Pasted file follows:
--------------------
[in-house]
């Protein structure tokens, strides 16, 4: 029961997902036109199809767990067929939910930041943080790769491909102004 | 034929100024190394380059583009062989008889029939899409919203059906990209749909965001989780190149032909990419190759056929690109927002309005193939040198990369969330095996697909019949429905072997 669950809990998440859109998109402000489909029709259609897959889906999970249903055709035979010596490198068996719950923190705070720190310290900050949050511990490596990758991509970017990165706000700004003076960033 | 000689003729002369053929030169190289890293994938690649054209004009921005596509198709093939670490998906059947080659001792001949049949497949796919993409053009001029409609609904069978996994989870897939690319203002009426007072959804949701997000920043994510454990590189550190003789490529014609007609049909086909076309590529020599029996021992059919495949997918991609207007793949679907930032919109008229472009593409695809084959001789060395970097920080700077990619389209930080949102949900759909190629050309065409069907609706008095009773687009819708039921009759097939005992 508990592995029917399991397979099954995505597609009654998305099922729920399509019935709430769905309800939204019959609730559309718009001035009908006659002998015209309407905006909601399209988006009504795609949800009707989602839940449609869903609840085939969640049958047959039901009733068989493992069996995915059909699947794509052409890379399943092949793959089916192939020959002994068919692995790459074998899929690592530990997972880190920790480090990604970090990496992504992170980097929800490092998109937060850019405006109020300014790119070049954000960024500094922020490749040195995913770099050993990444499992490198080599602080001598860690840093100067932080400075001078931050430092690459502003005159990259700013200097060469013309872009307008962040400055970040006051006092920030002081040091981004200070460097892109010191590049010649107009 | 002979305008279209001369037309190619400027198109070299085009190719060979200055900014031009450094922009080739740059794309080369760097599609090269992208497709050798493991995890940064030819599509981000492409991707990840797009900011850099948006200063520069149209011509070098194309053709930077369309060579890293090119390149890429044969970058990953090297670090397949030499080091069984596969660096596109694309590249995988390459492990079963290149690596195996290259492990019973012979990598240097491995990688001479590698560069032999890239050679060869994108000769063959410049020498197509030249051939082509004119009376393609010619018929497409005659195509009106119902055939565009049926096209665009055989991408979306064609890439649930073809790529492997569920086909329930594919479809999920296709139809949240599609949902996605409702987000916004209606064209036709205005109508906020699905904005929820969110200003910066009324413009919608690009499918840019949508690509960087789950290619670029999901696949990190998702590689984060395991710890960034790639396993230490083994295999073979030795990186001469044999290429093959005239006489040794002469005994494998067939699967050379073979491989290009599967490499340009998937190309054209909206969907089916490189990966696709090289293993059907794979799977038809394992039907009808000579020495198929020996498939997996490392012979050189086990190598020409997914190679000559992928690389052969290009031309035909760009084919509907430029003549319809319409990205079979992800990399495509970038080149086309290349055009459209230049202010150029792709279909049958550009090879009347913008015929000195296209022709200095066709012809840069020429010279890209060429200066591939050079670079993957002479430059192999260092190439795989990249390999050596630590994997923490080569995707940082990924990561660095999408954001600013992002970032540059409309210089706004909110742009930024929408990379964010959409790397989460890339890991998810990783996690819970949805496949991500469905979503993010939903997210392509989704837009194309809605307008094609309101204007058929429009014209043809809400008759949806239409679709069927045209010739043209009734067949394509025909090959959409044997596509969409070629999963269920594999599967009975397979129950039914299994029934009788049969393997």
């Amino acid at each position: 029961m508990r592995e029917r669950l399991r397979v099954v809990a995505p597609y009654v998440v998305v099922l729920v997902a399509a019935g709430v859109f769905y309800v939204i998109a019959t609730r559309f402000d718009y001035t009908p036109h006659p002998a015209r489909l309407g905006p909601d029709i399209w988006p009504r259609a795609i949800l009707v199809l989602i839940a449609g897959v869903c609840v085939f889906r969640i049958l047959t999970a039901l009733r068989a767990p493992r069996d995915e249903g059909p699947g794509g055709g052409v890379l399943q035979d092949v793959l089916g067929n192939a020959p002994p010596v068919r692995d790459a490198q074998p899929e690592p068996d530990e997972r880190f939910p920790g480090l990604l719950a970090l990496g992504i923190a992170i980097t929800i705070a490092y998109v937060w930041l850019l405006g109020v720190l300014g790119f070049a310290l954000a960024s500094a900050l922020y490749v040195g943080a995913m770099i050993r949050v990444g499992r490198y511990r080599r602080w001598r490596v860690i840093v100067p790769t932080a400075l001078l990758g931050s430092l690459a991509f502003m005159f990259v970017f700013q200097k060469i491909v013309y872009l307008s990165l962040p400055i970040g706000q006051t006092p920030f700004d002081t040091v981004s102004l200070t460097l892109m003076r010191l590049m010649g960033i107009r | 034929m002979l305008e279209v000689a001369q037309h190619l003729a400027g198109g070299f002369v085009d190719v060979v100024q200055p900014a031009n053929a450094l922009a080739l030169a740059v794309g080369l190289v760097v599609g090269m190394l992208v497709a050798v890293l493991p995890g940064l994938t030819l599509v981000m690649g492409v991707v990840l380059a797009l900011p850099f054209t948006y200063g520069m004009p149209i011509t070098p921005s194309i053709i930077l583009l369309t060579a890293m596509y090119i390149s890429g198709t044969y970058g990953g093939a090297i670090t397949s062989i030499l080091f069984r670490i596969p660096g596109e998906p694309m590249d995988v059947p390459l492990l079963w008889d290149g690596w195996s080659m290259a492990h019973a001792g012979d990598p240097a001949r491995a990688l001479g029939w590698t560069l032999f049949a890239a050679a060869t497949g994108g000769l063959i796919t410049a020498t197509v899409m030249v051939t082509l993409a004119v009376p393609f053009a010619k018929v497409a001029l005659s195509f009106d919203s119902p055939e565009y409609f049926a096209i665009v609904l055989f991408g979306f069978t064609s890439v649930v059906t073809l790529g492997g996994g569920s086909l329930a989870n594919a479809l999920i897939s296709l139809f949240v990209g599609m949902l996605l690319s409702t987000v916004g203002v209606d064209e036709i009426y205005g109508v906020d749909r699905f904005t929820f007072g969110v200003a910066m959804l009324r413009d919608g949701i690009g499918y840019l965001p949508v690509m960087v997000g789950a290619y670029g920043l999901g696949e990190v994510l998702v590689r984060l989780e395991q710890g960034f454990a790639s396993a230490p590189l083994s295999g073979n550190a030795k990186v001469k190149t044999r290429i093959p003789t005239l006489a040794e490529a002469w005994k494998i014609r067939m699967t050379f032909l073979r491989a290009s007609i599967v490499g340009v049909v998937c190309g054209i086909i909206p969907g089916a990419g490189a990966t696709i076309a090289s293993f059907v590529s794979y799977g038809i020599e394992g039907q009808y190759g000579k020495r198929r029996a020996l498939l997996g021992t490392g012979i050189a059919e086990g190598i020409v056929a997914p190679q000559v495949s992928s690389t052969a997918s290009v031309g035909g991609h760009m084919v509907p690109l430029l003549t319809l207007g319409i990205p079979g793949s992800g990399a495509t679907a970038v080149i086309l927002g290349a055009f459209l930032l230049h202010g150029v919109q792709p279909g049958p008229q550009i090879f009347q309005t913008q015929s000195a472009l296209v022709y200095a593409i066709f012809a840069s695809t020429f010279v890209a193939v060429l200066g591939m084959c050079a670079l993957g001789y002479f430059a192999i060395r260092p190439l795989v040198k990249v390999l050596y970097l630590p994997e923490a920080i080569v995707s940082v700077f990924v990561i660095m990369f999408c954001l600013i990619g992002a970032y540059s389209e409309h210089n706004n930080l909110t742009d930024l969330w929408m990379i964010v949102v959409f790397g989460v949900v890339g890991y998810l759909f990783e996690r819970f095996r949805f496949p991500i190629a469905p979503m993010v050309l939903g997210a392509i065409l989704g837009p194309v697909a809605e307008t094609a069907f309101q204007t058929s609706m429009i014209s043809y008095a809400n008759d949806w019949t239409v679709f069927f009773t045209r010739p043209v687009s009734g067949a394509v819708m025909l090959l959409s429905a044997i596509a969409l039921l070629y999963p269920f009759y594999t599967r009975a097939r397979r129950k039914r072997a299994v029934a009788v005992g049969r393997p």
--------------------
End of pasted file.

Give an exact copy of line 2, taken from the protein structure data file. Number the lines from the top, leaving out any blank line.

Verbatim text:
């Protein structure tokens, strides 16, 4: 029961997902036109199809767990067929939910930041943080790769491909102004 | 034929100024190394380059583009062989008889029939899409919203059906990209749909965001989780190149032909990419190759056929690109927002309005193939040198990369969330095996697909019949429905072997 669950809990998440859109998109402000489909029709259609897959889906999970249903055709035979010596490198068996719950923190705070720190310290900050949050511990490596990758991509970017990165706000700004003076960033 | 000689003729002369053929030169190289890293994938690649054209004009921005596509198709093939670490998906059947080659001792001949049949497949796919993409053009001029409609609904069978996994989870897939690319203002009426007072959804949701997000920043994510454990590189550190003789490529014609007609049909086909076309590529020599029996021992059919495949997918991609207007793949679907930032919109008229472009593409695809084959001789060395970097920080700077990619389209930080949102949900759909190629050309065409069907609706008095009773687009819708039921009759097939005992 508990592995029917399991397979099954995505597609009654998305099922729920399509019935709430769905309800939204019959609730559309718009001035009908006659002998015209309407905006909601399209988006009504795609949800009707989602839940449609869903609840085939969640049958047959039901009733068989493992069996995915059909699947794509052409890379399943092949793959089916192939020959002994068919692995790459074998899929690592530990997972880190920790480090990604970090990496992504992170980097929800490092998109937060850019405006109020300014790119070049954000960024500094922020490749040195995913770099050993990444499992490198080599602080001598860690840093100067932080400075001078931050430092690459502003005159990259700013200097060469013309872009307008962040400055970040006051006092920030002081040091981004200070460097892109010191590049010649107009 | 002979305008279209001369037309190619400027198109070299085009190719060979200055900014031009450094922009080739740059794309080369760097599609090269992208497709050798493991995890940064030819599509981000492409991707990840797009900011850099948006200063520069149209011509070098194309053709930077369309060579890293090119390149890429044969970058990953090297670090397949030499080091069984596969660096596109694309590249995988390459492990079963290149690596195996290259492990019973012979990598240097491995990688001479590698560069032999890239050679060869994108000769063959410049020498197509030249051939082509004119009376393609010619018929497409005659195509009106119902055939565009049926096209665009055989991408979306064609890439649930073809790529492997569920086909329930594919479809999920296709139809949240599609949902996605409702987000916004209606064209036709205005109508906020699905904005929820969110200003910066009324413009919608690009499918840019949508690509960087789950290619670029999901696949990190998702590689984060395991710890960034790639396993230490083994295999073979030795990186001469044999290429093959005239006489040794002469005994494998067939699967050379073979491989290009599967490499340009998937190309054209909206969907089916490189990966696709090289293993059907794979799977038809394992039907009808000579020495198929020996498939997996490392012979050189086990190598020409997914190679000559992928690389052969290009031309035909760009084919509907430029003549319809319409990205079979992800990399495509970038080149086309290349055009459209230049202010150029792709279909049958550009090879009347913008015929000195296209022709200095066709012809840069020429010279890209060429200066591939050079670079993957002479430059192999260092190439795989990249390999050596630590994997923490080569995707940082990924990561660095999408954001600013992002970032540059409309210089706004909110742009930024929408990379964010959409790397989460890339890991998810990783996690819970949805496949991500469905979503993010939903997210392509989704837009194309809605307008094609309101204007058929429009014209043809809400008759949806239409679709069927045209010739043209009734067949394509025909090959959409044997596509969409070629999963269920594999599967009975397979129950039914299994029934009788049969393997």